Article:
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circumstance occasioned much surprise in the American party; that although a great deal of bustle could be perceived in all the streets of the town, not a drum was heard, nor a gun was fired from the fort; in fact, as was afterwards learned, even the friends of the British were afraid to give the garrison notice of Clark's presence. About sunset on the 23d of February, the American detachment set off to take possession of the town, marching and countermarching round some elevations in the plains; and displaying several sets of colors, which had been brought by the French volunteers, so as to enhance the appearance of their numbers; then taking their course through some ponds that were breast high, they encamped on the heights back of the town. Still there was no hostile demonstration on the part of the British, and there was the utmost impatience with the Americans to unriddle the mystery. For this purpose, Lieut. Bayley was sent with fourteen men to commence the attack upon the fort; but the fire of this party was attributed to some drunken Indians, who frequently saluted the fort in this manner, until a man was shot down through a port hole; when the engagement began in good earnest on both sides.* During the fire, when the American ammunition had become very low, owing to a reliance upon the stores in the galley; a very fortunate disclosure of powder and balls, which had been buried to keep it out of the hands of the British was made by the owners, Colonel Legrass, Major Busseron, and others. The Tobacco's son formerly mentioned, now made his appearance, and offered his services with a hundred warriors; the offer was, however, declined, though his presence and counsel was de

"There is an amusing anecdote connected with the siege, illustrative of the frank and fearless spirit of the times; that while Helm was a prisoner, and playing at piquet with Governor Hamilton in the fort, one of Clark's men requested leave of his commander to shoot at Helm's quarters, so soon as they were discovered, to knock down the clay or the mortar into his apple toddy; which he was sure the Captain, from his well known fondness for that fine liquor, would have on his hearth. It is added, that when the Captain heard the bullets rattling about the chimney, he jumped up and swore it was Clark, and he would make them all prisoners; though the dd rascals had no business to spoil his toddy." Louisville Directory, page 97. It is added, that when Helm made this exclamation about Clark, Governor Hamilton asked, "Is he a merciful man?" It seems an intelligence was kept up between Helm and Clark, through the medium of Henry's wife, who lived in the town; and who had free access to her husband in the fort. Helm cautioned the British soldiers against looking out at the port holes; "for" said he, "Clark's men will shoot your eyes out;" it accordingly happened, that one was shot through the eye, on attempting to look out, when Helm exclaimed: "I told you so."-Letter of Edmund Rogers, Esq., to the author.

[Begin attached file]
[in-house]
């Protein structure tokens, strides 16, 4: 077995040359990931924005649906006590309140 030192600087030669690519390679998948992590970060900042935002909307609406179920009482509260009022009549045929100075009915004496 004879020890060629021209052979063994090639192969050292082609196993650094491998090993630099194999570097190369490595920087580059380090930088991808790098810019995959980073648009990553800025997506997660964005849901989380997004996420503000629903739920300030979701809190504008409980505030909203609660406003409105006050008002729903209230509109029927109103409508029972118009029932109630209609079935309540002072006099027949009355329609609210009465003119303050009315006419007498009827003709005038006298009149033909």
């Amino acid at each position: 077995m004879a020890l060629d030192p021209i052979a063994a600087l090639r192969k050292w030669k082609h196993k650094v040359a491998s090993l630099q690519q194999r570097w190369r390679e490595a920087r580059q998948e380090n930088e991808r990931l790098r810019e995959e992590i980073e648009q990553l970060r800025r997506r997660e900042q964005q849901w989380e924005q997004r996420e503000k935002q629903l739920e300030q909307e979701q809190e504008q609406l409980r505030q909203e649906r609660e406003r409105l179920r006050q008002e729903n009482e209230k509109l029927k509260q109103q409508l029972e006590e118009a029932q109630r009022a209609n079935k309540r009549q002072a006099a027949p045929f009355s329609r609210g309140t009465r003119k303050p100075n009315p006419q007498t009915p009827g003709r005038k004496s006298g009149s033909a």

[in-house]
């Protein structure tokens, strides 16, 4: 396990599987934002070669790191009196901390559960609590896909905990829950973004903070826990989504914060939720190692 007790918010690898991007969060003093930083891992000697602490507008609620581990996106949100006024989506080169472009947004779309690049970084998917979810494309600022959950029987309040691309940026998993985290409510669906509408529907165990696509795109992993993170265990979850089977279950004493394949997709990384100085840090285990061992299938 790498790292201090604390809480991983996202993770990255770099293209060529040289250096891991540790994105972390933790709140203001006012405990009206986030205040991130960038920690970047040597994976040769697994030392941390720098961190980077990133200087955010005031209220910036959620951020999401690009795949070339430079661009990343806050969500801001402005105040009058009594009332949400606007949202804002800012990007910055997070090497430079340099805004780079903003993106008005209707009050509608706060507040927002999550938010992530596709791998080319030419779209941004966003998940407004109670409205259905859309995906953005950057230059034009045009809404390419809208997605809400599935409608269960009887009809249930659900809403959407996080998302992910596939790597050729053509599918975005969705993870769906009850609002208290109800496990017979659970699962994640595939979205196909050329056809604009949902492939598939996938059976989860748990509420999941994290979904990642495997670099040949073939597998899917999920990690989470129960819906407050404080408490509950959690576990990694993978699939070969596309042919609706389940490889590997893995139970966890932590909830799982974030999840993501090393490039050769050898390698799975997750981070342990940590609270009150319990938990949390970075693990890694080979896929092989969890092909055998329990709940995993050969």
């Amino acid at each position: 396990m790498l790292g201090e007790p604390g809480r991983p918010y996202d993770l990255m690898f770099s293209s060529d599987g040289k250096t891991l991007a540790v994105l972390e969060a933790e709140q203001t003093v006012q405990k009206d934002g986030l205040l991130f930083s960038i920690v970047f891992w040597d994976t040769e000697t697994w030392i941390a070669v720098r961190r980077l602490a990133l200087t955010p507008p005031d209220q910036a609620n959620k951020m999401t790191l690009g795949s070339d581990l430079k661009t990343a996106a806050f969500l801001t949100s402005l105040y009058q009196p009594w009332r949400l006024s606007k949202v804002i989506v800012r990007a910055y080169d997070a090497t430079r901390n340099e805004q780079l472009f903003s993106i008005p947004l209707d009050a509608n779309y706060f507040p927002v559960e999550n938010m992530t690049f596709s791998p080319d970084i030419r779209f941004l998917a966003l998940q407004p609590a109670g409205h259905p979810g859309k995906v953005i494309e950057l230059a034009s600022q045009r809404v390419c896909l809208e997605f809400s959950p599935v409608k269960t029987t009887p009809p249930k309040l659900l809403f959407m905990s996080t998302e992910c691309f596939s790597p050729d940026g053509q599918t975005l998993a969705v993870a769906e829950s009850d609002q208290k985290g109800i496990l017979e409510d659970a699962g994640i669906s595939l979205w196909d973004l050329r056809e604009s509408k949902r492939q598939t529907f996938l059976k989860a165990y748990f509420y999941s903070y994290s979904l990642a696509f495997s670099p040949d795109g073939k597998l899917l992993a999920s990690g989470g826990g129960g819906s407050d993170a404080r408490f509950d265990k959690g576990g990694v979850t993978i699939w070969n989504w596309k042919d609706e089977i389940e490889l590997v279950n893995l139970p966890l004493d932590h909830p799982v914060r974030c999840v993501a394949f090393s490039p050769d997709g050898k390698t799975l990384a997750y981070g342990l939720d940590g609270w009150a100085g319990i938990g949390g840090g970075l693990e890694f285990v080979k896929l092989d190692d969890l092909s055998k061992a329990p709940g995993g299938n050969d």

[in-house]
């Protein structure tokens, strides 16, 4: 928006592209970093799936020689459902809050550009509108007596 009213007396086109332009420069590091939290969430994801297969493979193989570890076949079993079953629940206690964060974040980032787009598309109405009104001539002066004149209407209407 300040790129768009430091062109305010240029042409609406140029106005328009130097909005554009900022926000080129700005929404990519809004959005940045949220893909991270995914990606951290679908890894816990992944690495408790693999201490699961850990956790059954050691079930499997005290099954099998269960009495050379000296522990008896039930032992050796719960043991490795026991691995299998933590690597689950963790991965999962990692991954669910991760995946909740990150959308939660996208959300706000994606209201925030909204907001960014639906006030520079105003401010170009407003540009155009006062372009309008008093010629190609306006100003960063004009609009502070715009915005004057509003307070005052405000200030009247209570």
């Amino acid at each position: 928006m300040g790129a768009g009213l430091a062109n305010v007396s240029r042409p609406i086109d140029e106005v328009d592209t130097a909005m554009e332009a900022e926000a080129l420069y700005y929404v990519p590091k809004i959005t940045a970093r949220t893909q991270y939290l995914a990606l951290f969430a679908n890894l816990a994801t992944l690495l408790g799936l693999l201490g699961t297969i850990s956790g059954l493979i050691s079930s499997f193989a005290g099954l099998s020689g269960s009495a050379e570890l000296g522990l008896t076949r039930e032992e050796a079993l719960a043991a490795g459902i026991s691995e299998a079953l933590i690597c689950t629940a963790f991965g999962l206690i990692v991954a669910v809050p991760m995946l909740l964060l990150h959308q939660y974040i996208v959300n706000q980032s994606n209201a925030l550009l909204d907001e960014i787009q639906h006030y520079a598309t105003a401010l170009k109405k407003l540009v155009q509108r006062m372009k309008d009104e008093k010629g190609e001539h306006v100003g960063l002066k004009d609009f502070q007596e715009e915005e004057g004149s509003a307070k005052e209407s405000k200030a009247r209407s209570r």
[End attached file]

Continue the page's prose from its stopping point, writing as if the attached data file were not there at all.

sired. The fire continued without intermission, except for about fifteen minutes before day, until nine o'clock the next morning. Our men would lie within thirty yards of the fort, and untouched, from the awkward elevation of the platforms of the garrison guns; the balls would do no damage but to the buildings of the town: while, on the other hand, no sooner was a port hole opened, or even darkened, than a dozen rifles would be directed at it, cutting down every thing in the way. By this terribly concentrated fire, the garrison became discouraged, and could not stand to their guns; in the course of the morning a fierce demand of capitulation was made by Clark, but firmly rejected by Governor Hamilton; who declared, "he would not be awed into any thing unbecoming British subjects." Our men were urgent for a storm of the fort, but Clark sternly repressed such rashness. In the evening, the British officer finding his cannon useless, and apprehensive for the result of being taken at discretion, sent a flag desiring a truce of three days. This, Colonel Clark thought too imprudent to grant; although he himself expected a reinforcement with artillery on the arrival of his galley: he proposed in return, that the British garrison should be surrendered at discretion, and that Governor Hamilton should, with Captain Helm, then a British prisoner, meet him at the church. In consequence of this offer the parties, with a Major Hay, on the British side, met each other as desired; when Clark having rejected the terms offered by Governor Hamilton, the latter insisted on some offers from the former; Clark peremptorily adhered to the first that had been mentioned. Captain Helm attempting to moderate the excited feelings between the two officers, was reminded by Clark, that he was a British prisoner, and he doubted whether he could with propriety speak on the subject. The British commander then said, that Captain Helm was liberated from that moment; but Clark refused to accept his release on such terms, and said, he must return and abide by his fate. The British officer was then informed, that the firing should begin in fifteen minutes after the beating of the drums; and the gentlemen were taking their course to their respective quarters; Governor Hamilton H